Mark B. Constantian, M.D., FACS
I have a cleft lip/palate which also affected my nose. My nose on one side is deflated and the other side is larger.
I have a bone graft that builds up my nose so it is not flat. It goes to the tip of the nose. It causes me discomfort and the tip of the bone is apparent thru my skin. I want to have my nose reconstructed and the bone graft taken out. Is it doable to put fillers in the tip to make it look like a nose and to reconstruct the deflated side to match the other side so it will be more symmetrical?
There is one major problem with your current reconstruction. The bone graft should not extend into the tip. Surgeons often try this technique to support the tip, but normal tips do not get their support from the bridge but rather from the tip cartilages, which allow the tip to be mobile.
Asymmetry is the rule in cleft noses. Your surgeon has made a good beginning, and if the bone graft is otherwise fine it can be shortened and cartilage from the ear or septum can be used to fix the tip independently. That, plus whatever other procedures you need for your cleft shape, will make a big difference. If the bone graft looks like it may poke through the skin, you should get advice sooner rather than later.
Find an experienced surgeon whom you trust and whose cleft results you like. Good luck.
When performing a rhinoplasty, how do you determine the correct shape of the nose?
The "correct shape" used to depend on aesthetic norms and Renaissance ideals of beauty. These ideas are falling away as it becomes obvious that many patients do not have noses that will look right if those standards are followed.
It is much more important to me what the patient wants. Are there familial, ethnic, or personal characteristics that must be preserved? Is there symmetry? Is the airway optimal? Can nasal proportion be better? Does the patient want more angularity in the nose or less?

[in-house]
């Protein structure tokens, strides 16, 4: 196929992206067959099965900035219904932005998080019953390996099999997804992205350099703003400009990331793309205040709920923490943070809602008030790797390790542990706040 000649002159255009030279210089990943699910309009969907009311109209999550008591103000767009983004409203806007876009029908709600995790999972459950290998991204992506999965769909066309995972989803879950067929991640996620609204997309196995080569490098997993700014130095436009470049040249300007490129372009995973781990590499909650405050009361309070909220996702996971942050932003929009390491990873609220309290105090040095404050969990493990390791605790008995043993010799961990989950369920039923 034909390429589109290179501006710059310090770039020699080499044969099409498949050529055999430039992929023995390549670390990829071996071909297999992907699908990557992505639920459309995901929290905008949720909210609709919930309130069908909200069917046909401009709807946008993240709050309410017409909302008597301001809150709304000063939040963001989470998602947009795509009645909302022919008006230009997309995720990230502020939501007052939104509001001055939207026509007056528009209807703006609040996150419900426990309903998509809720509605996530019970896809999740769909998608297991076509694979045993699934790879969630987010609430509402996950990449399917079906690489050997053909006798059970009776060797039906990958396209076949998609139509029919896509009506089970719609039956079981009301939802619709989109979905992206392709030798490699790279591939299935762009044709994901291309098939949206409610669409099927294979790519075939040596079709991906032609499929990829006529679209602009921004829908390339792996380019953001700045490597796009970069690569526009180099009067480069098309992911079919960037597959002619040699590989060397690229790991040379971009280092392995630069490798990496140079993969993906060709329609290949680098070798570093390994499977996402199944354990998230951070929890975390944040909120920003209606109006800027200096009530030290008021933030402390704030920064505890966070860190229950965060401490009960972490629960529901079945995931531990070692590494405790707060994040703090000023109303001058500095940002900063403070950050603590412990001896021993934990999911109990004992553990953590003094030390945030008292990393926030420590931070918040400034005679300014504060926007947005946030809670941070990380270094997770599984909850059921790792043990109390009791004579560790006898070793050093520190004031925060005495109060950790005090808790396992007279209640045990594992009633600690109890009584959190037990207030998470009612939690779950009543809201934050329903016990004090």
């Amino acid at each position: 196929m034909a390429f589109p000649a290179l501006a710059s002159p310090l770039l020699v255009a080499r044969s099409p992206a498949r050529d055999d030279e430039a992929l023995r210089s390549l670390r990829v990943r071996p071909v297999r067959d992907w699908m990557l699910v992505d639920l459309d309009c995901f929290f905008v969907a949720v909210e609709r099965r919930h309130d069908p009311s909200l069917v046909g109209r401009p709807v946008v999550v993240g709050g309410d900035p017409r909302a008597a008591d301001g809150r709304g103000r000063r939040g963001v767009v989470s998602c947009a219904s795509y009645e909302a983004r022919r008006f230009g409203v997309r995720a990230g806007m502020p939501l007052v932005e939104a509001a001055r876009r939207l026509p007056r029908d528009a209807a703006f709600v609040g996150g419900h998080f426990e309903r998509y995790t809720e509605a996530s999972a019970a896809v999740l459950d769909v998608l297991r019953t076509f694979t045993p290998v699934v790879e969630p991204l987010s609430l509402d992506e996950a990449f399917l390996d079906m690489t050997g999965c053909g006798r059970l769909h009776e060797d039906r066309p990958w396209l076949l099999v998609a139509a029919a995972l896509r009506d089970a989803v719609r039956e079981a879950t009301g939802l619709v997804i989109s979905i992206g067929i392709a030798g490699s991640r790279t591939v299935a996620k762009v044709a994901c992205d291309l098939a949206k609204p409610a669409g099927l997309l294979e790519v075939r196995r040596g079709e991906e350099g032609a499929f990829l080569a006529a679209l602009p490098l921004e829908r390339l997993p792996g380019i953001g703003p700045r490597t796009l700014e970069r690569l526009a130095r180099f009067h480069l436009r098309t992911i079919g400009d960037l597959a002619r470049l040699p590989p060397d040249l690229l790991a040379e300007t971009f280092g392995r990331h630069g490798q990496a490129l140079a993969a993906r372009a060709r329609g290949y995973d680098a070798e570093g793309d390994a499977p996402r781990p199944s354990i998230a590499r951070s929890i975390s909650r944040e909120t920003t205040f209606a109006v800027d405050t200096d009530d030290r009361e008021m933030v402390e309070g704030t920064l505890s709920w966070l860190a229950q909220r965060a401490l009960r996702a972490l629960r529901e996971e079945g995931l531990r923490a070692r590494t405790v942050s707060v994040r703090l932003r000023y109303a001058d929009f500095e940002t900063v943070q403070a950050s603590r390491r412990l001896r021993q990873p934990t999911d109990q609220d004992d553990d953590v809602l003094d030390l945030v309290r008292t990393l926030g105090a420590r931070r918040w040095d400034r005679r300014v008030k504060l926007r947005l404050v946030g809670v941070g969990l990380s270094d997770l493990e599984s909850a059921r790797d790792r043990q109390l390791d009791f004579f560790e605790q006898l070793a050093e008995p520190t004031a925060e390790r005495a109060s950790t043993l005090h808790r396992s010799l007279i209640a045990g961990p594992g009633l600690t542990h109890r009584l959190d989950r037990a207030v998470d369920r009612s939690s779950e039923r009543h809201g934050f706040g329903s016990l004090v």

All of these answers must be part of any preoperative discussion between patient and surgeon.
The tip of my nose drops somewhat. This makes me feel uncomfortable as my profile looks really weird. Can the surgeon just lift the tip of my nose slightly upward without doing a full rhinoplasty? Also, would it be cheaper to do just the nose tip?
Yes, most areas of the nose can be changed independently. If your tip droops, you have inadequate tip projection, which is correctable (I use tip grafts through a closed approach).
You must, however, consider nasal proportion when you speak to your surgeon. Your nose must look balanced, and that may mean doing small things to your bridge to keep balance optimal.
I'm a young teenager and I hate my nose. I am sure about needing and having nose reshaping. Nothing anyone will say can change my mind. I want to know if there is any way that my nose will change within the next few years. Should I wait until I am 18 to get Rhinoplasty?
Age is not as important as emotional and physical maturity. There are 14 year old young women who look and act 20, can articulate their goals, and cooperate with the dressings and stresses of surgery; and there are adults who cannot do so. I will operate on the mature, cooperative patient who knows what she wants and can understand and cooperate with the plan, and also understands that surgery, surgeons, and patients are not perfect.
When you are ready, find an experienced surgeon who can show you results of noses that look like yours that you like - and a surgeon whom you trust.
I had rhinoplasty 25 years ago and was never really happy with the result. I would like to have a second rhinoplasty, but now have deep puffy bags under eyes. If I were to get a lower blepharoplasty and then have rhinoplasty six months to a year later, would the rhinoplasty stretch out the skin below my eyes?
No--they are unrelated areas. You could even have the procedure performed at the same operation.